Donald Trump's first State of the Union speech as president sounded presidential. On Tuesday night, he sounded more like the Republican candidate who took a combative and aggressive stance to win the election in 2016. Like a true Republican, Trump readily invoked patriotism and the American flag repeatedly in his speech and ended it with a Reaganesque salute to American exceptionalism and exceptional Americans. Looking forward, he laid out his agenda and invoked the ideal of bipartisanship.
He also upheld the time-honoured tradition of remaining vague about the means to achieve his ends. But even though Trump has learned to speak (or to read a script) like a trained politician, the world is not yet ready to listen to him as a politician. Therefore, Trump's speech may come as a heartbreak for many who loved him primarily because of his no-holds-barred comments, primarily because he did not make compromises, primarily because he was not a politician.
But did Trump say enough to convince his admirers that America is already becoming great again? He sure did say a lot. According to William Galston at the Brookings Institution, much of his victory lap on Tuesday night was not misplaced either. The economy is growing vigorously. Wages are finally rising. Corporations are reinvesting in America. The president has achieved massive tax cuts, significant deregulation, the confirmation of constitutionalist judges and the repeal of the individual mandate imposed by Obamacare (even though he failed to gut the Act in its entirety).
As all presidents presiding over a good economy do, Trump took credit for all the good that is going on even though he inherited much of it. The factsheets do read that African-American unemployment rate is at a record low of 6.8 percent and its steady decline since 2010 is something Trump could (and did) easily brush under the carpet. He could (and did) also keep silent about the growing deficit that will exceed USD 1 trillion thanks to his policies. And no matter how hard the opposition tries to expose the dirt, the president simply has a bigger megaphone than them and is well-versed in drowning out his naysayers.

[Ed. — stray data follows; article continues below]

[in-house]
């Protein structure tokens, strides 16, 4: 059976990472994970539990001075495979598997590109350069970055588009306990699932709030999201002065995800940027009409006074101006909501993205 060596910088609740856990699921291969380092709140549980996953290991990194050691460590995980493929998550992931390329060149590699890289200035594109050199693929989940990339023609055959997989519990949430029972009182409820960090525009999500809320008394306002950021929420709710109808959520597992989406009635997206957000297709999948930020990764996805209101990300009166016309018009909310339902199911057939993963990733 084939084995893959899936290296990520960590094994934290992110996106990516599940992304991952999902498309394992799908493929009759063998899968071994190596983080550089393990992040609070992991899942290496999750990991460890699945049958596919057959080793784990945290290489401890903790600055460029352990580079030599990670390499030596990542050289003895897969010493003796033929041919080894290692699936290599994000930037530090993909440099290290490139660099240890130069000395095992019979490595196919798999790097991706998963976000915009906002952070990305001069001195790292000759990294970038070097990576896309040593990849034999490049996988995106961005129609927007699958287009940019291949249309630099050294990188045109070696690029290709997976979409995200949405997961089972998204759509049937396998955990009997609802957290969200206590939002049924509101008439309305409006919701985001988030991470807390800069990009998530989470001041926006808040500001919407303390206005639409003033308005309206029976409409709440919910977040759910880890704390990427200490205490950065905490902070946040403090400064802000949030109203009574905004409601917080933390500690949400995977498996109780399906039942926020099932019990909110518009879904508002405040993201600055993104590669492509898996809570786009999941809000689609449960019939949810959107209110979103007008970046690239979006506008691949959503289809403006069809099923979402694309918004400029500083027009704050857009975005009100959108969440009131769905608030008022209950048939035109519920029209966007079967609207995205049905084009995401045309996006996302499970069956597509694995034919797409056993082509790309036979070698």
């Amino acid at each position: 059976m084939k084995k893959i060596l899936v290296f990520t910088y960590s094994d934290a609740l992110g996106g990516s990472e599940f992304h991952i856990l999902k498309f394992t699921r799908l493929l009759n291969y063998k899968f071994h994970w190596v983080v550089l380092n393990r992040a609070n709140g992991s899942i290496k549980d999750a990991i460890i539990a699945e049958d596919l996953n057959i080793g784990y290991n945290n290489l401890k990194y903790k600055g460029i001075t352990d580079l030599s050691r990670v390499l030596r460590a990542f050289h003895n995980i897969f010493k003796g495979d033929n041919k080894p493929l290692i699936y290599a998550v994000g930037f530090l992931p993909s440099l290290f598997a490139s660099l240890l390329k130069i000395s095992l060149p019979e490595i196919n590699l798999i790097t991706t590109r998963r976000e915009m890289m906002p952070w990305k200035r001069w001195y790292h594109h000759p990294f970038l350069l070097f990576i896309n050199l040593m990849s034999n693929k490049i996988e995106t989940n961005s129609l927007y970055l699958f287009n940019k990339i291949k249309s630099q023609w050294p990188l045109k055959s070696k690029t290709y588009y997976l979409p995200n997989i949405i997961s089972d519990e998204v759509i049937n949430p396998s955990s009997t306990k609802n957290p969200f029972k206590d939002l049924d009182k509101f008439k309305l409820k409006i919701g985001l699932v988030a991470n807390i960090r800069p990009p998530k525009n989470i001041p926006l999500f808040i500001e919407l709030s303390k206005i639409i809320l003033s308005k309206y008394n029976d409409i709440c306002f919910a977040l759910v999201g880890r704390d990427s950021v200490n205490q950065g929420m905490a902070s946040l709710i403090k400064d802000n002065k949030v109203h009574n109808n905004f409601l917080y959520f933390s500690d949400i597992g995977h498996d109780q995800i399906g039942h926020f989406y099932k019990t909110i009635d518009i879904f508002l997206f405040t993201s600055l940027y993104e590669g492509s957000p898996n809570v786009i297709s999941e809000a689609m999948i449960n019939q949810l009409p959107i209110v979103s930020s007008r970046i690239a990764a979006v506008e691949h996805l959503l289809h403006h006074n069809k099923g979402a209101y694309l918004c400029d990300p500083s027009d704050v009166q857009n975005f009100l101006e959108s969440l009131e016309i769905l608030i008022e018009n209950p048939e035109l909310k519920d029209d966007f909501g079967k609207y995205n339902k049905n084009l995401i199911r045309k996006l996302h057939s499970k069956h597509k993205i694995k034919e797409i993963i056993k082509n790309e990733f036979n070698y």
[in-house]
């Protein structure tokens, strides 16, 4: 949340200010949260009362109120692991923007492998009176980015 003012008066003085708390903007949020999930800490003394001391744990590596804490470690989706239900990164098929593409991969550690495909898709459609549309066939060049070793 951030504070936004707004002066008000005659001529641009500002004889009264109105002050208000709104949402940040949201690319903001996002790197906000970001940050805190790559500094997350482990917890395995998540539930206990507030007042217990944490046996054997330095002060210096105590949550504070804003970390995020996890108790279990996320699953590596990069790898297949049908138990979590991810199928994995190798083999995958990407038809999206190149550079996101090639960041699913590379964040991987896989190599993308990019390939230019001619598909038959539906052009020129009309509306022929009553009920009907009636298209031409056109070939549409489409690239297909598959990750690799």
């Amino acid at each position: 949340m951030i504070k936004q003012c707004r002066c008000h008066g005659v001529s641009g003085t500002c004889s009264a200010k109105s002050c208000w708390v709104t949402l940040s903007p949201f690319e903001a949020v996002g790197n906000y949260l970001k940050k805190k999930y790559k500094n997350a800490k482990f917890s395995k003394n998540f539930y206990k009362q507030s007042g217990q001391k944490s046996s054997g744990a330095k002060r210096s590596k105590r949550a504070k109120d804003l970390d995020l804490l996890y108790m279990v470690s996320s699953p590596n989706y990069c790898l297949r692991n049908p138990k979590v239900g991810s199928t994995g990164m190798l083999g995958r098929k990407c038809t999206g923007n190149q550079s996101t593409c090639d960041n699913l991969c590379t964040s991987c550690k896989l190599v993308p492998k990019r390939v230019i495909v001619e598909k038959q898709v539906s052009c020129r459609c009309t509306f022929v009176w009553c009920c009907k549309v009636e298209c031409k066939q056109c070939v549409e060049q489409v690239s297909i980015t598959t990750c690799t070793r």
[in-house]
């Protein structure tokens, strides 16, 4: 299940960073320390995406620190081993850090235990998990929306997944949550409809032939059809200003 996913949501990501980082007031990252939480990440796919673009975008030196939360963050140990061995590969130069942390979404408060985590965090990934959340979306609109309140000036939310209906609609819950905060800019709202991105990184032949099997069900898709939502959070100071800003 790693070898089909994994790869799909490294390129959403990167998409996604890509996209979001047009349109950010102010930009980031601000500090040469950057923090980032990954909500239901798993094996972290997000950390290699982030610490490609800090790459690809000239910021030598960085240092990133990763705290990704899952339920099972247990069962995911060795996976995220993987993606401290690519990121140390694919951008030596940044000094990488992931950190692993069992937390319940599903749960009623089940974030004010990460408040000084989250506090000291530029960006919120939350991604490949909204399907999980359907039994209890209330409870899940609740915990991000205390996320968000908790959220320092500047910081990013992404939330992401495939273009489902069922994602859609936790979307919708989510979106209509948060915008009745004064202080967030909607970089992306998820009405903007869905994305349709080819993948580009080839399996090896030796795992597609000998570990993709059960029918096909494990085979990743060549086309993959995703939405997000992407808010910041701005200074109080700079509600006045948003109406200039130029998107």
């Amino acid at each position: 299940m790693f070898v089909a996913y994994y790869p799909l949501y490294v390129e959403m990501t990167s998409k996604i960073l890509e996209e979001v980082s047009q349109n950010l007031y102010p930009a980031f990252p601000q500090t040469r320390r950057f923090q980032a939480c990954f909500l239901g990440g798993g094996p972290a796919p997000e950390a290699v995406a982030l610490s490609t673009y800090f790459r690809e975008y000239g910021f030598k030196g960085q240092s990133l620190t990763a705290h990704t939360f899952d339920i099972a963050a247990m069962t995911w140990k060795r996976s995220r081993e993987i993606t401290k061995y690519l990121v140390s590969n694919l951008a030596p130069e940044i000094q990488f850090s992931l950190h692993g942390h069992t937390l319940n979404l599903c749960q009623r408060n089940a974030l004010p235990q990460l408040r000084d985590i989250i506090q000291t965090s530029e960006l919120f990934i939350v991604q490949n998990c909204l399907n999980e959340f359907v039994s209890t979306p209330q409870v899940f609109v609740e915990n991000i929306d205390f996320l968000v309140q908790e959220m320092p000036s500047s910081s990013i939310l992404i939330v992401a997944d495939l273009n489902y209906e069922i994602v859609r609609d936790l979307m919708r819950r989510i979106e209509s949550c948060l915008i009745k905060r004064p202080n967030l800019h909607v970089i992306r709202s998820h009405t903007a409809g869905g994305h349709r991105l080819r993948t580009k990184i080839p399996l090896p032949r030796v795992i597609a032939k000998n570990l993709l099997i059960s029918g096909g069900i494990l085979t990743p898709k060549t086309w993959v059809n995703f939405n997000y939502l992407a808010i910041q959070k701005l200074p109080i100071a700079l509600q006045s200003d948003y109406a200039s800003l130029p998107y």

That is why I say that Trump's speech would have been successful only if his base was establishment conservatives. His speech proved (again) that he has accepted the agendas of the social conservatives—constitutionalist judges, school choice, religious liberty, opposition to abortion—and of economic conservatives—tax cuts and deregulation.
But the fact of the matter is that Trump's base is hardly centrist enough to be swayed by these achievements. The only thing his supporters care too much about is something that he spoke too much about. The only policy programme of no substance he extensively described in his speech was his plan on immigration. The new Trump plan would cut legal immigration and spend about USD 25 billion on border security and a wall. In exchange, the Trump administration has decided to support amnesty and citizenship for an estimated 1.8 million DREAMers.
Unfortunately, few Democrats and independents view the president's proposal as fair because it deals a blow to both legal immigration (a major source of American prosperity) and makes the black hole of public debt even larger. Therefore, if it was Democrat or independent/centre-left support that Trump had sought, his speech missed that target by far.
Instead, it has invited angry reaction from hardcore conservatives. Senator Ted Cruz (Trump's opponent in the Republican primaries) has already claimed that Trump's proposal is inconsistent with his promises. Breitbart News, the right-wing outlet that strongly contributed to the election of Trump, has already attacked the president for his amnesty proposal and gave him the nickname “Amnesty Don.” Heritage Action, the Heritage Foundation's political outreach arm, condemned President Trump's amnesty proposal very harshly in order to maintain its ties to the administration. Using the State of the Union address to reiterate a message that had already disheartened so many of Trump's supporters and well-wishers has only made sure that the groups that primarily rallied for Trump because of his anti-immigration stance will now be disaffected and refrain from voting for him (and his party) in the upcoming elections.
Trump has started to find his footing in the euphemistic vernacular of Washington politics. His speech, in the interest of protecting his base, should have been even heavier on propaganda and sweet talk while keeping the policy cupboard even barer. Trump's base tuned into the speech for reassurance on MAGA but Trump, mistakenly, has given them something extra: a taste of the swamp that they had elected him to drain.
This may become a problem for the entire Republican Party in the upcoming midterm elections. Tuesday's State of the Union address has Democrats more fired up than ever and because of Trump's new centre-right avatar, the Republican Party may lose the wildcard of the anti-establishment “silent majority.”
Anupam Debashis Roy is a student of international affairs and economics at Howard University.